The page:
ABA clinics develop important relationships with insurance providers. Accepting insurance as a form of payment is an excellent option which can add considerable value to your business, make your ABA therapies more accessible, and expand your practice’s reach. 

If this is the strategy you have chosen, there are different factors to keep in mind:

  • Each insurance provider has different requirements, payout timings, and reimbursement rates.
  • You must create the right insurance contracts with the insurance providers in your network to maintain control over your cash flow
  • You need to be aware of the credentialing process

Both you and the insurance provider need to agree that you will be able to offer insurance as a payment type. The process of becoming a certified care provider on an insurance provider’s panel is called credentialing. During the credentialing process, the provider will verify your education, certifications, and training to ensure your clinic meets its network standards. 

While getting credentialed is essential for your budding clinic, the process can take longer than a year. Thanks to the right practice management software, you can effortlessly keep on top of your Enrollment and Credentialing tasks and focus on what’s important. 

Putting Together a Team 

Your clinic’s team will be your most important asset, and ideally, you should focus on a diverse team. Below are some team members to consider:

  • Registered Behavior Technician (RBT) - covers similar roles and tasks to the BT, but also offers a certification issued by the Behavior Analyst Certification Board (BACB) for meeting their strict requirements.
  • Board Certified Behavior Analyst (BCBA) - these independent practitioners have graduate-level certifications and can supervise the administration of ABA treatments by the BT and RBT.
  • Board Certified Assistant Behavior Analyst (BCaBA) - this is an undergraduate certification that allows practitioners to work under the supervision of a BCBA or BCBA-D. BCaBAs can assist with tasks above the level of competency of BTs and RBTs.
  • Biller - this person will be responsible for billing, revenue cycle management, eligibility checks and insurance verification. This position is extremely important because cash-flow is the lifeline of any business. You may consider doing this yourself or leverage our outsourced billing services so you can focus on increasing billable hours and providing more care to clients. 

Supporting tasks of your business can be delegated to experienced contractors, such as marketers, billers, accountants, IT professionals, and attorneys. You also have the option to hire these positions in-house, but when starting a new business it might not be the right time to do this.

Investing in the Right ABA Therapy Clinic Technology

As businesses become more reliant on technology, ABA practices must as well. However, technology can represent a significant cost for a young ABA practice so understanding what is needed, beneficial, and profitable is essential.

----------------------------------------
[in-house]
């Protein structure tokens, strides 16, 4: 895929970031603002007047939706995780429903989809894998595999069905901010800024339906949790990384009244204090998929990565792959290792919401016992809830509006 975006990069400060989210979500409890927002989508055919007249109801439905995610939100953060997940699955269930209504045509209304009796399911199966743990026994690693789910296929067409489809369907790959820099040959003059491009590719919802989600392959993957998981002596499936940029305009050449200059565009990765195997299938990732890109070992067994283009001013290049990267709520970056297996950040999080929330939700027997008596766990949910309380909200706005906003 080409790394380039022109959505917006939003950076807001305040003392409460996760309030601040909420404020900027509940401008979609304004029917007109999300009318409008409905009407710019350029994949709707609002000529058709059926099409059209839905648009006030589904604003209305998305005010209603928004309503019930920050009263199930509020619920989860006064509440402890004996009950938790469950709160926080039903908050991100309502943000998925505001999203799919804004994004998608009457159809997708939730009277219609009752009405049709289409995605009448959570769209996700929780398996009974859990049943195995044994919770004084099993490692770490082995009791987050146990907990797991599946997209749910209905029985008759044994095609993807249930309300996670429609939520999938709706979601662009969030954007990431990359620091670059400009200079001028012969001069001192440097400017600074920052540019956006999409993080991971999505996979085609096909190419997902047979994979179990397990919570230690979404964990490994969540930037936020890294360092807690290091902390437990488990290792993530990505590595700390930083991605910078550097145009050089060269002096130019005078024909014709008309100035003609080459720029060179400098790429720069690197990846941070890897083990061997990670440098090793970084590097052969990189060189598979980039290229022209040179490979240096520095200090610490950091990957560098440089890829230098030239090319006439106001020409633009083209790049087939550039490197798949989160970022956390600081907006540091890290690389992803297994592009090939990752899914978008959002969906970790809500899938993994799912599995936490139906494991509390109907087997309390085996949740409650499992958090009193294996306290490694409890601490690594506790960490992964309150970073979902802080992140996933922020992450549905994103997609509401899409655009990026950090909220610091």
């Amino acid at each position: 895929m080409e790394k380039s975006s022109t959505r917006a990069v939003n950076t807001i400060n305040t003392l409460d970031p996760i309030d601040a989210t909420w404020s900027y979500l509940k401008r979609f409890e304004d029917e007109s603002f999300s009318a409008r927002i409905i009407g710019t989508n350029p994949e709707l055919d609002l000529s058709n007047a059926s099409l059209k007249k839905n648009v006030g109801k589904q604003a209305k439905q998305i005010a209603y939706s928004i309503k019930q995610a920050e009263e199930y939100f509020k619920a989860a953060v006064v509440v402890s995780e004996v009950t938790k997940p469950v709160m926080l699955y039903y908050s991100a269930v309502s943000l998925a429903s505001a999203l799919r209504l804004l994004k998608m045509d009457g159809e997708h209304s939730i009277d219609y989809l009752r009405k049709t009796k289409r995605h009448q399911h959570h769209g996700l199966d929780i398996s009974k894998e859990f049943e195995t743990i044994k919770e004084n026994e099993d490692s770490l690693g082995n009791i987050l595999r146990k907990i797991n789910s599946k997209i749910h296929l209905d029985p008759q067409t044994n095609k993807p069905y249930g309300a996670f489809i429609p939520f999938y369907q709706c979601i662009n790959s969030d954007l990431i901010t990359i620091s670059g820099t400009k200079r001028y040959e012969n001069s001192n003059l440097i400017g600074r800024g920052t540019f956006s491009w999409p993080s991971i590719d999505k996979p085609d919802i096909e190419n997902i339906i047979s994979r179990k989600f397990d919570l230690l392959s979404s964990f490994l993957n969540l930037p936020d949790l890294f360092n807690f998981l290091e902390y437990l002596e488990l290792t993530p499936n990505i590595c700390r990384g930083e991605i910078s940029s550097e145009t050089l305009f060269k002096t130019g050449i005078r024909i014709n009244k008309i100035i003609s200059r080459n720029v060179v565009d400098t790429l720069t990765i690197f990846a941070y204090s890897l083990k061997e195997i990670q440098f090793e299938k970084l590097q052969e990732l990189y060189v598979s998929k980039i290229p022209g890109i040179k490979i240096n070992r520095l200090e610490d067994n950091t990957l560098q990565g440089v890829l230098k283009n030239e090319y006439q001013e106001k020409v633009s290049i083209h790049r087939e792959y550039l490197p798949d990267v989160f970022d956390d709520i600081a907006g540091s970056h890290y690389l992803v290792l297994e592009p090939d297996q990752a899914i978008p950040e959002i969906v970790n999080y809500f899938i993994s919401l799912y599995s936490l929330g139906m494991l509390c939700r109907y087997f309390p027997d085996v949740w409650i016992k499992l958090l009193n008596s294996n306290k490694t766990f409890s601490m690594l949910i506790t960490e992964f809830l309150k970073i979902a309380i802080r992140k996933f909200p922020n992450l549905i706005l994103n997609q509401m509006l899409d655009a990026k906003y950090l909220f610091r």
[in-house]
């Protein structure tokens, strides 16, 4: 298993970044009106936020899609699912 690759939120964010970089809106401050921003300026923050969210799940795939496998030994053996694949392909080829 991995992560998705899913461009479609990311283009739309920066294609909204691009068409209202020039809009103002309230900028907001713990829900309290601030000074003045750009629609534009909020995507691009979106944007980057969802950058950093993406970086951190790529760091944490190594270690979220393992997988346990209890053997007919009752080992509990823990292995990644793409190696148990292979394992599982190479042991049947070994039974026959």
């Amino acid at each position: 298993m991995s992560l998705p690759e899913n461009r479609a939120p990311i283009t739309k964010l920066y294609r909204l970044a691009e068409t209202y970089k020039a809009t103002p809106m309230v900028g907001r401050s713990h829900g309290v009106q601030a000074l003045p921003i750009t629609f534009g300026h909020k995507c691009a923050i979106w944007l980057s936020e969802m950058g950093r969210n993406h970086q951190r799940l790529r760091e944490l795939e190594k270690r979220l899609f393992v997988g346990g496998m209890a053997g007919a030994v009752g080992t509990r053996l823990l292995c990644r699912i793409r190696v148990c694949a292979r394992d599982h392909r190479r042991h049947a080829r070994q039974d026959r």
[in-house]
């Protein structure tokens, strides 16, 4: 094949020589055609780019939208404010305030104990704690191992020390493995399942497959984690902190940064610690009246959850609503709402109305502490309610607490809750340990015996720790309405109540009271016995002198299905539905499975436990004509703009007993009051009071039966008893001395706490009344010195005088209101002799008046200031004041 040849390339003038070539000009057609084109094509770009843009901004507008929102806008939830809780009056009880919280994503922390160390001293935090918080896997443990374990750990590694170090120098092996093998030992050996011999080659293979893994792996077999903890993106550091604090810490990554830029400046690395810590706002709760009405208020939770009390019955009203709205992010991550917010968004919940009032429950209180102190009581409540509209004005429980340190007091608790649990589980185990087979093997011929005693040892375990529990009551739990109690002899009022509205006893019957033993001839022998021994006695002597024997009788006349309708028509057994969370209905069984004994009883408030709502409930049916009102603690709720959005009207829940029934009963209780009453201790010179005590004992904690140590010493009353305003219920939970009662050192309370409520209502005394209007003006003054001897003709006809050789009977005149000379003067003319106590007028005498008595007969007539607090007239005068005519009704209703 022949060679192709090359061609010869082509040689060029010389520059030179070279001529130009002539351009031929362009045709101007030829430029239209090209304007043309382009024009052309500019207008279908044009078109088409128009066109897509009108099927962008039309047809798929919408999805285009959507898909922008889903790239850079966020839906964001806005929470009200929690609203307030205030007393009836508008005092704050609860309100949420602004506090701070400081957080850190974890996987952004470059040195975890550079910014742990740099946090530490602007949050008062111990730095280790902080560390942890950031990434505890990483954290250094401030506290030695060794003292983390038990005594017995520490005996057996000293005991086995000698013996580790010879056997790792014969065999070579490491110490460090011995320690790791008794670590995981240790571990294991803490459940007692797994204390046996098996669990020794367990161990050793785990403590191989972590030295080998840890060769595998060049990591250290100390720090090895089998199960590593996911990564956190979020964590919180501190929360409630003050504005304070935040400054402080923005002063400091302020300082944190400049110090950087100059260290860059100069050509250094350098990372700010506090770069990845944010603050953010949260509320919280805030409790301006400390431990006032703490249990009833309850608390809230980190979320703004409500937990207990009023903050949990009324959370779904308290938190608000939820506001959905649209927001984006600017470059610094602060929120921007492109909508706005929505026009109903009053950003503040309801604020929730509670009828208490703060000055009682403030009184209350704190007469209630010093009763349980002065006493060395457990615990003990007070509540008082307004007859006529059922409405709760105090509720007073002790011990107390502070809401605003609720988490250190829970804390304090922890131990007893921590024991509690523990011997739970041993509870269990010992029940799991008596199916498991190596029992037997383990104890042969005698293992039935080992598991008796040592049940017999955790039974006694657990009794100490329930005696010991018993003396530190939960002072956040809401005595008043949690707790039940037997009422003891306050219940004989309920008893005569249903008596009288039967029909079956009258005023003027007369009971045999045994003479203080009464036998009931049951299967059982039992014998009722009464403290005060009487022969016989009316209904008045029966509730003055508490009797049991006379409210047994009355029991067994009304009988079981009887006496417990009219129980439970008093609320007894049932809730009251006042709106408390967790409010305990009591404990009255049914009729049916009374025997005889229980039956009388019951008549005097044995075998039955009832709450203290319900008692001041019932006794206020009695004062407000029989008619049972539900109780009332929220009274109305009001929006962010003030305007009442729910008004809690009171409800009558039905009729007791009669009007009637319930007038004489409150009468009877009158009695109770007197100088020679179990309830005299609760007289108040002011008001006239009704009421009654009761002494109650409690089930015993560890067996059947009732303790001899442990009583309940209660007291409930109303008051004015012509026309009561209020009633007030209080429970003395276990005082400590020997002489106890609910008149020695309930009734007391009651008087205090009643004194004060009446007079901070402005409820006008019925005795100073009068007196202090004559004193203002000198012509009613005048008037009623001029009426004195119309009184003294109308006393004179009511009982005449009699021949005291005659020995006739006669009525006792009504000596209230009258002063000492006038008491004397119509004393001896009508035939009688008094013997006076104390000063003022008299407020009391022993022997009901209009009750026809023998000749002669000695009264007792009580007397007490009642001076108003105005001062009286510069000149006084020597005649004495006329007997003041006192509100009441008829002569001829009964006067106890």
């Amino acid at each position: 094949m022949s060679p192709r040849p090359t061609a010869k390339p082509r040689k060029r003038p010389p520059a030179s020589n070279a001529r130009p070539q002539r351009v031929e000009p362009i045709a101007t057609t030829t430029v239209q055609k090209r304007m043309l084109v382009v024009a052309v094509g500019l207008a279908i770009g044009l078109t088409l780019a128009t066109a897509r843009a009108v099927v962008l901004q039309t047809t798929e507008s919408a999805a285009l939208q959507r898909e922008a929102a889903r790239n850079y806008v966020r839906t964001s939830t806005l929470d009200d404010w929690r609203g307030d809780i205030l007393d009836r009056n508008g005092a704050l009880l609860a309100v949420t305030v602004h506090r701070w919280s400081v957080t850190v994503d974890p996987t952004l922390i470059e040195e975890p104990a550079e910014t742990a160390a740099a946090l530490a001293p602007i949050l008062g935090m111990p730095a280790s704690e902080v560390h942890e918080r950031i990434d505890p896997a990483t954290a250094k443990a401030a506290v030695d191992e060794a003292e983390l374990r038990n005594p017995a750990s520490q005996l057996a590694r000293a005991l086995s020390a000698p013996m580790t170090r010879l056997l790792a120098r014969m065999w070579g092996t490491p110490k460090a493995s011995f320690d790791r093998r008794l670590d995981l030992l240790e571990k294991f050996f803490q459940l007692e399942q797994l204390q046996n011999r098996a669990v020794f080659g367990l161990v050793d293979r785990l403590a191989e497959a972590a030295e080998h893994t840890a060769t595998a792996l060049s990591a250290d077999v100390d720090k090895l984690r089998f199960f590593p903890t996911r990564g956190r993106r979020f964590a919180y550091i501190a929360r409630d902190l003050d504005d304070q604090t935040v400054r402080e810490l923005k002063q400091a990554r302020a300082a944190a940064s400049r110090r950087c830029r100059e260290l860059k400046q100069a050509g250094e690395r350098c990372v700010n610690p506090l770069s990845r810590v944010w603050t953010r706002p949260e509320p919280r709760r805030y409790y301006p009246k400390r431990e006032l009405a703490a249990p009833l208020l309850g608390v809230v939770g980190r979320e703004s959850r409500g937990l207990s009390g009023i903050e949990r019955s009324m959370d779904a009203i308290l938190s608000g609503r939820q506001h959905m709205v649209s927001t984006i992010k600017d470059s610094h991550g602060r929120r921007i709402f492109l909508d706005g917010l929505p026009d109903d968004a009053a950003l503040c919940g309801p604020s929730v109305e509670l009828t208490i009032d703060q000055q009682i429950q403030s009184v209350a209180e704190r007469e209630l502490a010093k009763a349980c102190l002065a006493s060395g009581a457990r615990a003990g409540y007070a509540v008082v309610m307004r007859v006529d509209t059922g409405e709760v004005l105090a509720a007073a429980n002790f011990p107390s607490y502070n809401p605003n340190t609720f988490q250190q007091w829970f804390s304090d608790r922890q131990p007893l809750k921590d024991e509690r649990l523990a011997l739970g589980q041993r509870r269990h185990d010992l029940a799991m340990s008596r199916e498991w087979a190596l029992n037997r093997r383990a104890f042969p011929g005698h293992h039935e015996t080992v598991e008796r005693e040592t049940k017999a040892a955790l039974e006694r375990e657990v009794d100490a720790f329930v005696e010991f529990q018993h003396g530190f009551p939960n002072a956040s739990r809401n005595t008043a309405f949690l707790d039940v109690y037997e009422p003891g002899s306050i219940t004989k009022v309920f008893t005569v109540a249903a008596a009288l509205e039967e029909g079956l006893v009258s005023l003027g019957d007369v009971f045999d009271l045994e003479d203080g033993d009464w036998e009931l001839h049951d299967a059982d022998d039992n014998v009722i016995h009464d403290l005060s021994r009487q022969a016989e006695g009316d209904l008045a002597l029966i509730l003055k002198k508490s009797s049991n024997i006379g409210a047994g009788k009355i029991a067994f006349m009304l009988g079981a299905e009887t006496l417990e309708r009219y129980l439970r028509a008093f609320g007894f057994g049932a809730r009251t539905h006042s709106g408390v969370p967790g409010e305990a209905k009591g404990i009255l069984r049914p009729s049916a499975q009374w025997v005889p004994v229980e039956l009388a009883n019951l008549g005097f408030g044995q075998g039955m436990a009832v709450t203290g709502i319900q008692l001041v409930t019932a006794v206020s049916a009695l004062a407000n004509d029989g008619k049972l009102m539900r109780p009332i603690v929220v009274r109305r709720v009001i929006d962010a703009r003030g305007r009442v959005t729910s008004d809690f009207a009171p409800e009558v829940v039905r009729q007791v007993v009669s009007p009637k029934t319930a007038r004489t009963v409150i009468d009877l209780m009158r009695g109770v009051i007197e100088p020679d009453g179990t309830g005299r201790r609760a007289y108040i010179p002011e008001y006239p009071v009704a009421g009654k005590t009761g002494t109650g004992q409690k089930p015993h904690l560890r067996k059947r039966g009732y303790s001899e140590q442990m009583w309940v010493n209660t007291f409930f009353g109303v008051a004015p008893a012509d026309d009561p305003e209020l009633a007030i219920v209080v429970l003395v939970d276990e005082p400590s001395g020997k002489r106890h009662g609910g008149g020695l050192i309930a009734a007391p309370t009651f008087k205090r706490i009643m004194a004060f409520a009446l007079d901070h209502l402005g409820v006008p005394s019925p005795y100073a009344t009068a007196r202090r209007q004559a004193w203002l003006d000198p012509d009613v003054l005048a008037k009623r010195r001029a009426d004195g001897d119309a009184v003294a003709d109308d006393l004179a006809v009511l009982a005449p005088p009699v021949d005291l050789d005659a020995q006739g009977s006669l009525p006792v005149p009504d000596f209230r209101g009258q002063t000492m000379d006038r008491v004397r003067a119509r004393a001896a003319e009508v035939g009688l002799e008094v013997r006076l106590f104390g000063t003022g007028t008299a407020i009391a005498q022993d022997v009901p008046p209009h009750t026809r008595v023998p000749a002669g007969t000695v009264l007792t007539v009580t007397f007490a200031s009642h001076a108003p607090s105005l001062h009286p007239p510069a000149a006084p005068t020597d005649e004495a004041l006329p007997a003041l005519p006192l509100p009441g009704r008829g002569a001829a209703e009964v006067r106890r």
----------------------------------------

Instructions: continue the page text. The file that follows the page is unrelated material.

Here are some pieces of tech that you shouldn’t skimp on.  

Choosing a Practice Management Solution

A tailored Practice Management Solution is the most important system to integrate. Whether you are running a small practice or you are planning on opening multiple outlets, a Practice Management platform designed to meet your unique needs can:

  • Collect and analyze data
  • Help you manage your clients
  • Streamline appointment scheduling
  • Manage billing, fees, and insurance reimbursements
  • Increase the level of cybersecurity of your practice
  • Provide better, more customized services to your clients
  • Give authorized personnel immediate access to necessary documents and information
  • Streamline the channels of communication with your clients

All this not only helps you cut down costs, but can help you prevent financial losses, damage to your practice’s reputation, and customer dissatisfaction. 

Try to resist the urge to default to paper and pencil. We understand it’s easier to get started, but in the long run it can be overwhelming. The right practice management system is highly scalable, so you can entirely focus on expanding a company without having to switch or adapt systems. 

Setting Up a Business Email Address

Your clinic will require a custom business email address, which you can set up via Google Workplace or Microsoft 365. There are other valid alternatives, but these two options are the most widespread and provide a high level of integrations, spreadsheets, documents, calendar features, scheduling benefits, and team management features. 

Depending on your budget, you could also set up a professional address for your customer service, ABA therapists, and BCBA professionals, so that your clients can communicate directly with their providers and have a direct channel of communication with your clinic. 

Installing a Phone System

An integrated phone and VoIP system that connects multiple lines is an efficient solution to streamline your ABA clinic’s communication channels. These solutions are affordable even when you are getting started. 

If you end up using Google Workplace, you can sign up for Google Voice which integrates with your email system. Again, it’s easy to use your personal phone number, but we highly discourage that. Over time your phone number will be picked up by sales people and you will receive a lot of solicitations. 

Devising a Marketing Plan to Grow Your ABA Therapy Business